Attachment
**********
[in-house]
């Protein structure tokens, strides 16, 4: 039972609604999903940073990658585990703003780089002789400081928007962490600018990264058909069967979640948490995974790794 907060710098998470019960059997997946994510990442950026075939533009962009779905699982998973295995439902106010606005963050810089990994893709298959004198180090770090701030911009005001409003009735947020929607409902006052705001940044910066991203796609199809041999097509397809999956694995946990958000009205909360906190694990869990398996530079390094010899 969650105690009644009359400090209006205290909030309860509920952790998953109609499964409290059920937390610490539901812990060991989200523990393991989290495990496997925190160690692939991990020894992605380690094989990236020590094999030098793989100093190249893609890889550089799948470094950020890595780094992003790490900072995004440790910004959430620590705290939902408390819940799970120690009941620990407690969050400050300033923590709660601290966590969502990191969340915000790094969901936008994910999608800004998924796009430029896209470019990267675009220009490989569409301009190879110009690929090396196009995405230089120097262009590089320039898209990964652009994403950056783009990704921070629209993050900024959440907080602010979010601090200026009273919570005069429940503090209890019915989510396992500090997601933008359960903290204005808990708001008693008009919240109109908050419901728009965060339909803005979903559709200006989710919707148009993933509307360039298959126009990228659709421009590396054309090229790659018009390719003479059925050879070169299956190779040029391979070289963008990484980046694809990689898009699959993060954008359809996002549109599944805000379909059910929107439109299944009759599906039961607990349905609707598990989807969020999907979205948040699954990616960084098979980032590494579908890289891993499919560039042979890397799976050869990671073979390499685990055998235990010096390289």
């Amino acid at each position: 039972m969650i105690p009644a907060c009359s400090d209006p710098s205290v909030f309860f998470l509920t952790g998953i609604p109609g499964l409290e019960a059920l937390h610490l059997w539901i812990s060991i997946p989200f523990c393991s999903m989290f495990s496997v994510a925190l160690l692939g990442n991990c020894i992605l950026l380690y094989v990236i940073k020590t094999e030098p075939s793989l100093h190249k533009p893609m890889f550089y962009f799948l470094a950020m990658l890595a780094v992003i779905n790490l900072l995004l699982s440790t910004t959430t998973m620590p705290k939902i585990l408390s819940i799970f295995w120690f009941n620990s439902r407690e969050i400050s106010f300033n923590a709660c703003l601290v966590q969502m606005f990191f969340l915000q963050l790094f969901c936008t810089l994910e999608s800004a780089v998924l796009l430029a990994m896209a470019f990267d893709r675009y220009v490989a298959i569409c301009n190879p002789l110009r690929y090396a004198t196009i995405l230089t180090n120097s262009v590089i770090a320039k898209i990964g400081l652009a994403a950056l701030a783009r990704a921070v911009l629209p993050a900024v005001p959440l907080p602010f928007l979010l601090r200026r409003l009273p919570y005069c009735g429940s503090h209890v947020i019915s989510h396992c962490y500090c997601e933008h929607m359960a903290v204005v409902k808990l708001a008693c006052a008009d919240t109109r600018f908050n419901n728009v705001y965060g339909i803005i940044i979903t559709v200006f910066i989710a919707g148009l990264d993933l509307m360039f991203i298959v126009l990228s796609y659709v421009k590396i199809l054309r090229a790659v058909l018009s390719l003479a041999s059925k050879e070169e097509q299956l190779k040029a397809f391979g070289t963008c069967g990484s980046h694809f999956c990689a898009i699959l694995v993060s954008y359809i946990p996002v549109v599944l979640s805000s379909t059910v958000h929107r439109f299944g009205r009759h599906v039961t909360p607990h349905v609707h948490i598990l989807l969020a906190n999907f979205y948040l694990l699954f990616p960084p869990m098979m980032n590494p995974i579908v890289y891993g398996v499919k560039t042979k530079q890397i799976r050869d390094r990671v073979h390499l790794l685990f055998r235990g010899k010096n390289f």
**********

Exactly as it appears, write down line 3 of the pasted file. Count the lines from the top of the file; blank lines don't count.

């Amino acid at each position: 039972m969650i105690p009644a907060c009359s400090d209006p710098s205290v909030f309860f998470l509920t952790g998953i609604p109609g499964l409290e019960a059920l937390h610490l059997w539901i812990s060991i997946p989200f523990c393991s999903m989290f495990s496997v994510a925190l160690l692939g990442n991990c020894i992605l950026l380690y094989v990236i940073k020590t094999e030098p075939s793989l100093h190249k533009p893609m890889f550089y962009f799948l470094a950020m990658l890595a780094v992003i779905n790490l900072l995004l699982s440790t910004t959430t998973m620590p705290k939902i585990l408390s819940i799970f295995w120690f009941n620990s439902r407690e969050i400050s106010f300033n923590a709660c703003l601290v966590q969502m606005f990191f969340l915000q963050l790094f969901c936008t810089l994910e999608s800004a780089v998924l796009l430029a990994m896209a470019f990267d893709r675009y220009v490989a298959i569409c301009n190879p002789l110009r690929y090396a004198t196009i995405l230089t180090n120097s262009v590089i770090a320039k898209i990964g400081l652009a994403a950056l701030a783009r990704a921070v911009l629209p993050a900024v005001p959440l907080p602010f928007l979010l601090r200026r409003l009273p919570y005069c009735g429940s503090h209890v947020i019915s989510h396992c962490y500090c997601e933008h929607m359960a903290v204005v409902k808990l708001a008693c006052a008009d919240t109109r600018f908050n419901n728009v705001y965060g339909i803005i940044i979903t559709v200006f910066i989710a919707g148009l990264d993933l509307m360039f991203i298959v126009l990228s796609y659709v421009k590396i199809l054309r090229a790659v058909l018009s390719l003479a041999s059925k050879e070169e097509q299956l190779k040029a397809f391979g070289t963008c069967g990484s980046h694809f999956c990689a898009i699959l694995v993060s954008y359809i946990p996002v549109v599944l979640s805000s379909t059910v958000h929107r439109f299944g009205r009759h599906v039961t909360p607990h349905v609707h948490i598990l989807l969020a906190n999907f979205y948040l694990l699954f990616p960084p869990m098979m980032n590494p995974i579908v890289y891993g398996v499919k560039t042979k530079q890397i799976r050869d390094r990671v073979h390499l790794l685990f055998r235990g010899k010096n390289f």